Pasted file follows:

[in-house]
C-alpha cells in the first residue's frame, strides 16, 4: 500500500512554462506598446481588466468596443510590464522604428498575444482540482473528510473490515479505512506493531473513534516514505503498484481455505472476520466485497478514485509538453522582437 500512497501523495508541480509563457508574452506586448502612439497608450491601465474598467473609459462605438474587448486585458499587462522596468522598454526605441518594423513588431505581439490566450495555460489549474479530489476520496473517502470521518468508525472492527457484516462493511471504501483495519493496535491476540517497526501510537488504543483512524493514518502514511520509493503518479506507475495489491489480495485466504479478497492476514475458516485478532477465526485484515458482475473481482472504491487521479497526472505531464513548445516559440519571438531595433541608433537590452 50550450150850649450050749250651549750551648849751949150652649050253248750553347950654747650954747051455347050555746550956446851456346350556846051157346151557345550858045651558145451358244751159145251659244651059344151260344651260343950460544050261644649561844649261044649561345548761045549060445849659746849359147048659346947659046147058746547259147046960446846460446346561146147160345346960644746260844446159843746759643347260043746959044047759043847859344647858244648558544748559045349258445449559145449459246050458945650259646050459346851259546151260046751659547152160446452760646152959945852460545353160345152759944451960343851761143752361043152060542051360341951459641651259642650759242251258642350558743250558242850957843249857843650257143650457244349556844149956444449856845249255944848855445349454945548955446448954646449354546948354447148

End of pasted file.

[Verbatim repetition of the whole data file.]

[in-house]
C-alpha cells in the first residue's frame, strides 16, 4: 500500500512554462506598446481588466468596443510590464522604428498575444482540482473528510473490515479505512506493531473513534516514505503498484481455505472476520466485497478514485509538453522582437 500512497501523495508541480509563457508574452506586448502612439497608450491601465474598467473609459462605438474587448486585458499587462522596468522598454526605441518594423513588431505581439490566450495555460489549474479530489476520496473517502470521518468508525472492527457484516462493511471504501483495519493496535491476540517497526501510537488504543483512524493514518502514511520509493503518479506507475495489491489480495485466504479478497492476514475458516485478532477465526485484515458482475473481482472504491487521479497526472505531464513548445516559440519571438531595433541608433537590452 50550450150850649450050749250651549750551648849751949150652649050253248750553347950654747650954747051455347050555746550956446851456346350556846051157346151557345550858045651558145451358244751159145251659244651059344151260344651260343950460544050261644649561844649261044649561345548761045549060445849659746849359147048659346947659046147058746547259147046960446846460446346561146147160345346960644746260844446159843746759643347260043746959044047759043847859344647858244648558544748559045349258445449559145449459246050458945650259646050459346851259546151260046751659547152160446452760646152959945852460545353160345152759944451960343851761143752361043152060542051360341951459641651259642650759242251258642350558743250558242850957843249857843650257143650457244349556844149956444449856845249255944848855445349454945548955446448954646449354546948354447148